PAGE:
Ukrainian Politicians Slap Down Macron’s Renewed Call Not to ‘Humiliate’ Russia

By Patrick Goodenough | June 6, 2022 | 4:28am EDT
French President Emmanuel Macron with Ukrainian President Volodymyr Zelenskyy in Kyiv last February, days before the Russian invasion began. (Photo by Sergei Supinsky/AFP via Getty Images)
French President Emmanuel Macron with Ukrainian President Volodymyr Zelenskyy in Kyiv last February, days before the Russian invasion began. (Photo by Sergei Supinsky/AFP via Getty Images)

(CNSNews.com) – As Russian forces on Sunday targeted Kyiv with missiles for the first time in more than five weeks, Ukrainian politicians hit back at another call by French President Emmanuel Macron for the West not to “humiliate” Russia if a diplomatic solution to the war is to be achieved.

With President Vladimir Putin’s invasion of Ukraine now in its 102nd day, attempts to reach a negotiated settlement remain elusive – and on the mind of Macron, whose mediation efforts over recent months have yielded no evident progress.

In an interview Friday with French regional newspapers, he said while the Ukrainians deserve the support and respect of the West, “We must not humiliate Russia so that the day the fighting stops, we can build a way out through diplomatic channels.”

Macron said he had told Putin, during one of their many conversations, that the invasion of Ukraine was “a historic and fundamental mistake for his people, for himself and for history.”

“Nevertheless, Russia remains a great people,” he said. Putin had “isolated himself,” and it was difficult to know how to extricate oneself from such a situation.

“I am convinced that it is France's role to be a mediating power,” he declared.

It was not the first time Macron had raised the issue of “humiliation” in this context. He told the European Parliament last month that the time would come for a negotiated end to the war.

French President Emmanuel Macron holds talks with Russian President Vladimir Putin at the Kremlin days before Putin began his invasion of Ukraine last February. (Photo by Sputnik/AFP via Getty Images)
French President Emmanuel Macron holds talks with Russian President Vladimir Putin at the Kremlin days before Putin began his invasion of Ukraine last February. (Photo by Sputnik/AFP via Getty Images)

“The end of the discussion and the negotiation will be set by Ukraine and Russia,” he said. “But it will not be done in denial, nor in exclusion of each other, nor even in humiliation.”

Shortly after those remarks, Ukrainian President Volodymyr Zelenskyy disclosed in a television interview that Macron had appealed to him to be willing to concede some territory to Russia, to allow Putin to save face. (Macron’s office denied that he had asked Zelenskyy to agree to concessions.)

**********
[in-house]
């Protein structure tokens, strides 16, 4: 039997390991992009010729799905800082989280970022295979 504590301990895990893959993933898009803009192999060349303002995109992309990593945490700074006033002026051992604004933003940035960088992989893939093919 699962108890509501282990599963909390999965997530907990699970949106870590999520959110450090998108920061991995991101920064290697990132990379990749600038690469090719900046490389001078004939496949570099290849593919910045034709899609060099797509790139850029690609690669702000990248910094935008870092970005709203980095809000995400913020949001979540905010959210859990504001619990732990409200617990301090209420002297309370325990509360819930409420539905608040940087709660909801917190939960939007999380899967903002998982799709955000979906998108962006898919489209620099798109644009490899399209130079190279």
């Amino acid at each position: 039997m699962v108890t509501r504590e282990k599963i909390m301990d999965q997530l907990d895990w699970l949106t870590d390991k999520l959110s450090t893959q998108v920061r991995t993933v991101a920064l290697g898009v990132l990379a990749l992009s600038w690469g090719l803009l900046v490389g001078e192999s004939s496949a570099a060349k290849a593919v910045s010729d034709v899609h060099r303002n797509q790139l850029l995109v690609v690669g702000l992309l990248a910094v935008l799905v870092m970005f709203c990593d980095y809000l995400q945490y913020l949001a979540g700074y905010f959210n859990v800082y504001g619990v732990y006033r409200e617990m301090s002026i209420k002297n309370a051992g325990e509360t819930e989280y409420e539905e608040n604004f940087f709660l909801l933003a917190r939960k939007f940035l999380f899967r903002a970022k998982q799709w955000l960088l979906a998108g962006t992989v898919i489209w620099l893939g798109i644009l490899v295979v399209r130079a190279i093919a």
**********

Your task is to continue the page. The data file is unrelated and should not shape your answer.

Macron’s latest comments drew some sharp criticism in Kyiv.

“Calls to avoid humiliation of Russia can only humiliate France and every other country that would call for it,” Ukrainian Foreign Minister Dmytro Kuleba tweeted.

“Because it is Russia that humiliates itself. We all better focus on how to put Russia in its place. This will bring peace and save lives.”

Mykhailo Podoliak, an advisor to Zelenskyy, commented, “While someone asks not to humiliate Russia, the Kremlin resorts to new insidious attacks. Today’s missile strikes at Kyiv have only one goal – kill as many Ukrainians as possible.”

“Each of such terrorist attacks must face a tough response from European capitals: more sanctions, more weapons,” Podoliak added.

Offering a few points for “Macron and his friends to think about,” Ukrainian lawmaker Lesia Vasylenko said in a series of tweets that no justice system in the world was based on talking to criminals.

“Aggression is a crime,” she said. “Under international law it is not enough to just stop it. Russia must actually admit its wrongdoings, apologize and pay. This is how responsibility of states works. It is not about humiliation. It’s about justice and prevention.”

Vasylenko said it was Putin who was humiliating himself and his nation.

“Whoever negotiates peace for Russia can bring back national dignity only by admitting the wrong, allowing the guilty to be brought to justice and begging forgiveness from the victims,” she said. “A national repent[ance] is what could rehabilitate the Russians.”


See also:

Zelenskyy Aide Rejects Calls to Compromise: ‘We Do Not Trade Our Citizens, Territories or Sovereignty’ (May 27, 2022)

Graham: ‘It’s Not About Humiliating Putin; It’s About Calling Him Out For The War Criminal He Is’ (May 11, 2022)

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